Today is National Kazoo Day when kazoo players celebrate the long history of the instrument in America.
German clockmaker Thaddeus Von Clegg constructed a prototype which Vest introduced at the 1852 Georgia State Fair as the “Down-South Submarine.”
The closest we can get to verifying that account is to confirm that a state fair did occur in Macon, Georgia in 1852.
The modern metal kazoo was patented by George D. Smith of Buffalo, New York, on May 27, 1902.
We don’t know why it wasn’t mass-produced until a dozen years later. The factory, which became known as the Original Kazoo Company, now operates a museum open to kazoo fans who are willing to make the pilgrimage to Eden, New York.
Down south? The Kazoo Museum in Beaufort, South Carolina, opened in 2007, has a “collection of nearly two-hundred unique kazoo-related items.” It’s located in a kazoo factory on 12 John Galt Road, an address sure to delight Ayn Rand fans.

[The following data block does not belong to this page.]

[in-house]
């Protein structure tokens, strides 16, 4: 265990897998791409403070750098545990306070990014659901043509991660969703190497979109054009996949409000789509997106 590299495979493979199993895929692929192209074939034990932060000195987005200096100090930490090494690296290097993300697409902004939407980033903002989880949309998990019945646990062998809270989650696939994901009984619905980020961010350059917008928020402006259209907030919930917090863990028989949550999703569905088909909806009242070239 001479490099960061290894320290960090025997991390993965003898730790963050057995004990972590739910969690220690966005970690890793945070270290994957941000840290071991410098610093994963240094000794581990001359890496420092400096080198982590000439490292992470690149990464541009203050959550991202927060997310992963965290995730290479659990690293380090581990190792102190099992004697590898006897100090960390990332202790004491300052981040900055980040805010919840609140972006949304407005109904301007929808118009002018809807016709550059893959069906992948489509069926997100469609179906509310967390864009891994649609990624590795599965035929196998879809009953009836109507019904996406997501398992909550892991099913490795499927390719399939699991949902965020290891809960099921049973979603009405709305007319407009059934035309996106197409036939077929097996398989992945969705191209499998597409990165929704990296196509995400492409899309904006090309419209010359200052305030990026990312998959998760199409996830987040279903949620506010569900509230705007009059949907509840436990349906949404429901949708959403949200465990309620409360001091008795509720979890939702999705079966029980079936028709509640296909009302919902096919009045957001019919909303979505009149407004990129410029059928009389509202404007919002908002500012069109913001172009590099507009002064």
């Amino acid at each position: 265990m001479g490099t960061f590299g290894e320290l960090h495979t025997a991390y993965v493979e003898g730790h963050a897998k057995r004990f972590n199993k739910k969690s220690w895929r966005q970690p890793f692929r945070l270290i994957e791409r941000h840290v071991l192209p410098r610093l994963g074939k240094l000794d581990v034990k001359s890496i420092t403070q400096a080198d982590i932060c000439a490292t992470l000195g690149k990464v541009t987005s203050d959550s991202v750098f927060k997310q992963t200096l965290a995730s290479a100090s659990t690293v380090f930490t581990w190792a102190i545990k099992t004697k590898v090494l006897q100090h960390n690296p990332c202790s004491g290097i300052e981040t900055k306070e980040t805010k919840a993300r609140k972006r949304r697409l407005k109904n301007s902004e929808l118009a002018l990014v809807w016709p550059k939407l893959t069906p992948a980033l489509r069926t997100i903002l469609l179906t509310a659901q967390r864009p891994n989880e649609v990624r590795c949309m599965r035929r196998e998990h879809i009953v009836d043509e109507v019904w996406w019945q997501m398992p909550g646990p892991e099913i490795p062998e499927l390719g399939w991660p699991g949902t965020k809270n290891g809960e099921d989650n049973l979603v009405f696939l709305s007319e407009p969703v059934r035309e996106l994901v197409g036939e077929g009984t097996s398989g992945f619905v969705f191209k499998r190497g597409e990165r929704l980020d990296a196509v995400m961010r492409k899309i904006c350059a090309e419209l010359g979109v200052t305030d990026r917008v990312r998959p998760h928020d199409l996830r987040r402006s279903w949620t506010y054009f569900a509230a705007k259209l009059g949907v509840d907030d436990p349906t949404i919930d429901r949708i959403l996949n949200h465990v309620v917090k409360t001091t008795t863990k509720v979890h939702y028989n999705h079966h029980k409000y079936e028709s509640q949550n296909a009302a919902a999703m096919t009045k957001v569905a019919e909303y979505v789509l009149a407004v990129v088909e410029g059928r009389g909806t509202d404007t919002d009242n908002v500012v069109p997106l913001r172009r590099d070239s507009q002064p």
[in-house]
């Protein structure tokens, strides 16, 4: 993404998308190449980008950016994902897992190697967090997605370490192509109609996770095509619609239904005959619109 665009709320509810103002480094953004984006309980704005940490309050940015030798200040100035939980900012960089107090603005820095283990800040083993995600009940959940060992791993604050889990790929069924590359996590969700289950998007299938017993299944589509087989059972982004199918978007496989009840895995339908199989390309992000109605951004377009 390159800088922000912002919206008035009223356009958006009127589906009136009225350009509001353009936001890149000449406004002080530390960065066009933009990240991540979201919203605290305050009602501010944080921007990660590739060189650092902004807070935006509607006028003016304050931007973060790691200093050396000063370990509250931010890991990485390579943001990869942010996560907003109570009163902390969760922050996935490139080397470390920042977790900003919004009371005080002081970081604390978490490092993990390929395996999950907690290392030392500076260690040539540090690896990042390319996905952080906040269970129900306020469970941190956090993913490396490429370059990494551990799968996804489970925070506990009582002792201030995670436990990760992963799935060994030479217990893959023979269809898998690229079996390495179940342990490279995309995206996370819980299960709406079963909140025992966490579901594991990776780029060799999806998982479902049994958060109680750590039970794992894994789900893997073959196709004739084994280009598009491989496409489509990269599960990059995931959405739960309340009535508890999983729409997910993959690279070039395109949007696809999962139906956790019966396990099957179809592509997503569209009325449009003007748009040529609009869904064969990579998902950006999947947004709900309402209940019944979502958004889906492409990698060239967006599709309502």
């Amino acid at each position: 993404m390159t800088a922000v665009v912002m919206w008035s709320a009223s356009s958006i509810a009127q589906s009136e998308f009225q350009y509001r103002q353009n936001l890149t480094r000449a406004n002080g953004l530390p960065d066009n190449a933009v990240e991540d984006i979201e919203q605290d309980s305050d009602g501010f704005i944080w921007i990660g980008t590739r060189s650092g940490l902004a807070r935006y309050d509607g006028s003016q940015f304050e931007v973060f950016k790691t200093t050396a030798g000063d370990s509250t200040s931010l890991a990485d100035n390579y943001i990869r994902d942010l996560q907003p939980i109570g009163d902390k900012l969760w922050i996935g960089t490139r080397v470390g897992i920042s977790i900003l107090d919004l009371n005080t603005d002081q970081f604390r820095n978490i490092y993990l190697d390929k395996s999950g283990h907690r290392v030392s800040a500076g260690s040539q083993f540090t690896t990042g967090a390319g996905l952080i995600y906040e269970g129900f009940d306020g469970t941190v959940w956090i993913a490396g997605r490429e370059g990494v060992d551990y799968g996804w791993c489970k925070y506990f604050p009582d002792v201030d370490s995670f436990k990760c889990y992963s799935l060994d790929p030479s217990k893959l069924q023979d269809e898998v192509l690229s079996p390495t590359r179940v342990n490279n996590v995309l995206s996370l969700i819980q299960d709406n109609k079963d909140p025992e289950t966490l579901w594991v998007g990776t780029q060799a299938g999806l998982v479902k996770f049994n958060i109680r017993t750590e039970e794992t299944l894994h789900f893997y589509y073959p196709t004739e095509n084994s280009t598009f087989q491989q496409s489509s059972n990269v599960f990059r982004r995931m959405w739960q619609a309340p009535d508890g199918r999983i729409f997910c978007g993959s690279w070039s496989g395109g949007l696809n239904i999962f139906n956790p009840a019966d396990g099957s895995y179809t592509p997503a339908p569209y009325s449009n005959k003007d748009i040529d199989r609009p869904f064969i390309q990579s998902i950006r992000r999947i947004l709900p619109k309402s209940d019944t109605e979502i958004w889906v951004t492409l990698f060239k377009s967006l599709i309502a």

Budding kazooists should keep in mind that the kazoo is a membranophone, which modifies the player’s voice via a vibrating membrane. Players must hum, not blow, into the kazoo, varying pitch and volume to produce different sounds.
Because no advanced musical training is required, a player has the potential to become a virtuoso almost immediately. That fact may also be what keeps the kazoo from getting the respect it deserves.
Kazoo lovers across America are trying to change that with the Keep America Humming Campaign to Make the Kazoo the National Instrument. Campaign founder Barbara Stewart says:
“We have a national bird, a national song, and a national debt. Why not kazoo as a national instrument?” Why not?
Happy National Kazoo Day!